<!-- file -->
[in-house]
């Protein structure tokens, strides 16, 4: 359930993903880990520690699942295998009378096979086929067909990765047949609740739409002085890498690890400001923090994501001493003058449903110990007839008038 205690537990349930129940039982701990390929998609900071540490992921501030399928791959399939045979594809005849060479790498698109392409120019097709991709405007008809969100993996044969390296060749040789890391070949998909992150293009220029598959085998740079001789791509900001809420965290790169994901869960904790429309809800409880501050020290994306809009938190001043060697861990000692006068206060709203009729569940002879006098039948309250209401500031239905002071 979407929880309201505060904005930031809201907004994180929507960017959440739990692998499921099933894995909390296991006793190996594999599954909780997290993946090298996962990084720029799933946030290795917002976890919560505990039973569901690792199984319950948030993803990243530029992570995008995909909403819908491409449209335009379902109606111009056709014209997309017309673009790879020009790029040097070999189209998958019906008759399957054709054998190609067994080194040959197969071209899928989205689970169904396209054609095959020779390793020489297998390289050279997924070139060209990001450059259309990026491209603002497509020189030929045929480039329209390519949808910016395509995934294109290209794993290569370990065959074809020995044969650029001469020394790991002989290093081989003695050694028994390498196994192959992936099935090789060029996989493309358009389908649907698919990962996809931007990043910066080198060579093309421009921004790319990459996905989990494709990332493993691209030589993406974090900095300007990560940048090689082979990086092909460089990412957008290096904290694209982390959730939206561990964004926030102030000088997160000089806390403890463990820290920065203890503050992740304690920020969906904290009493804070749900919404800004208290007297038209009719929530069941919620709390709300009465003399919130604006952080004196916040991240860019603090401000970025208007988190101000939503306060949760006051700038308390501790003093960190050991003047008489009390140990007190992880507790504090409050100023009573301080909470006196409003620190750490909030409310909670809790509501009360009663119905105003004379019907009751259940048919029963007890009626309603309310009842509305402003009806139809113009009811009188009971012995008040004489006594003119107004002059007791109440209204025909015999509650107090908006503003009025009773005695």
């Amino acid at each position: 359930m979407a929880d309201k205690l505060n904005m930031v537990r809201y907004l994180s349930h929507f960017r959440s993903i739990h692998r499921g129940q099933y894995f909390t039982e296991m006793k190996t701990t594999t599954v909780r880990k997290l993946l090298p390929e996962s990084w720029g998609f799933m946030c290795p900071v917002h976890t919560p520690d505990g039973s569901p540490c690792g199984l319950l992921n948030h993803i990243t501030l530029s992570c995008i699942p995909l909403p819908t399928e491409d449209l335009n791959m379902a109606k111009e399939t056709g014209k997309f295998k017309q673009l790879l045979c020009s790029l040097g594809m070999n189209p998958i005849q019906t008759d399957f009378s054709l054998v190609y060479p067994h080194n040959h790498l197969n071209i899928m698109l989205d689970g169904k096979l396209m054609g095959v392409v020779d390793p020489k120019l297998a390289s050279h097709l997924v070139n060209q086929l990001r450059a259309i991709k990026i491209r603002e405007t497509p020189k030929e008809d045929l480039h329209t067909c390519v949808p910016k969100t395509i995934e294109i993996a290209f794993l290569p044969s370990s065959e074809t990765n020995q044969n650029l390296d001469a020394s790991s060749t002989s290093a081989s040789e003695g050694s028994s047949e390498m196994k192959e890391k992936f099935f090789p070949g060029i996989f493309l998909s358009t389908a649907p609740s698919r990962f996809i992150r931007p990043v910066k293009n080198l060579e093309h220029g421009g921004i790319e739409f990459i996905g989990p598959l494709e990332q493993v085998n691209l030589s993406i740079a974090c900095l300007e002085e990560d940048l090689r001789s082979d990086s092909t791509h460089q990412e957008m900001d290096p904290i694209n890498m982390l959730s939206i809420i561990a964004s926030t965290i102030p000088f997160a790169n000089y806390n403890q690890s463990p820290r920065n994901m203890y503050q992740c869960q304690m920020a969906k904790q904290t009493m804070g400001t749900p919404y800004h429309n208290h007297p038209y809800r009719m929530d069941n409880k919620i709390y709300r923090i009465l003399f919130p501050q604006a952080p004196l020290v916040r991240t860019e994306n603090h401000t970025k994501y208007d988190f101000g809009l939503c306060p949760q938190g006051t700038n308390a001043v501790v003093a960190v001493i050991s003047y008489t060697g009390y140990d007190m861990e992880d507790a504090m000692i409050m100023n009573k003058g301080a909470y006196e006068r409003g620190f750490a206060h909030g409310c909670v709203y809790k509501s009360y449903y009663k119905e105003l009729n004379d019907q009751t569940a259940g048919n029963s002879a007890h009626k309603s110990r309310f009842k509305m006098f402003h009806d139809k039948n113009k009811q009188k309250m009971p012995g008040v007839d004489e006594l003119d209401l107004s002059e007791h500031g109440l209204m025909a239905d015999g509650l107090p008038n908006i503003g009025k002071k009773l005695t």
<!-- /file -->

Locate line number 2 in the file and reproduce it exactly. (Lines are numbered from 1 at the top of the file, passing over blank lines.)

């Protein structure tokens, strides 16, 4: 359930993903880990520690699942295998009378096979086929067909990765047949609740739409002085890498690890400001923090994501001493003058449903110990007839008038 205690537990349930129940039982701990390929998609900071540490992921501030399928791959399939045979594809005849060479790498698109392409120019097709991709405007008809969100993996044969390296060749040789890391070949998909992150293009220029598959085998740079001789791509900001809420965290790169994901869960904790429309809800409880501050020290994306809009938190001043060697861990000692006068206060709203009729569940002879006098039948309250209401500031239905002071 979407929880309201505060904005930031809201907004994180929507960017959440739990692998499921099933894995909390296991006793190996594999599954909780997290993946090298996962990084720029799933946030290795917002976890919560505990039973569901690792199984319950948030993803990243530029992570995008995909909403819908491409449209335009379902109606111009056709014209997309017309673009790879020009790029040097070999189209998958019906008759399957054709054998190609067994080194040959197969071209899928989205689970169904396209054609095959020779390793020489297998390289050279997924070139060209990001450059259309990026491209603002497509020189030929045929480039329209390519949808910016395509995934294109290209794993290569370990065959074809020995044969650029001469020394790991002989290093081989003695050694028994390498196994192959992936099935090789060029996989493309358009389908649907698919990962996809931007990043910066080198060579093309421009921004790319990459996905989990494709990332493993691209030589993406974090900095300007990560940048090689082979990086092909460089990412957008290096904290694209982390959730939206561990964004926030102030000088997160000089806390403890463990820290920065203890503050992740304690920020969906904290009493804070749900919404800004208290007297038209009719929530069941919620709390709300009465003399919130604006952080004196916040991240860019603090401000970025208007988190101000939503306060949760006051700038308390501790003093960190050991003047008489009390140990007190992880507790504090409050100023009573301080909470006196409003620190750490909030409310909670809790509501009360009663119905105003004379019907009751259940048919029963007890009626309603309310009842509305402003009806139809113009009811009188009971012995008040004489006594003119107004002059007791109440209204025909015999509650107090908006503003009025009773005695």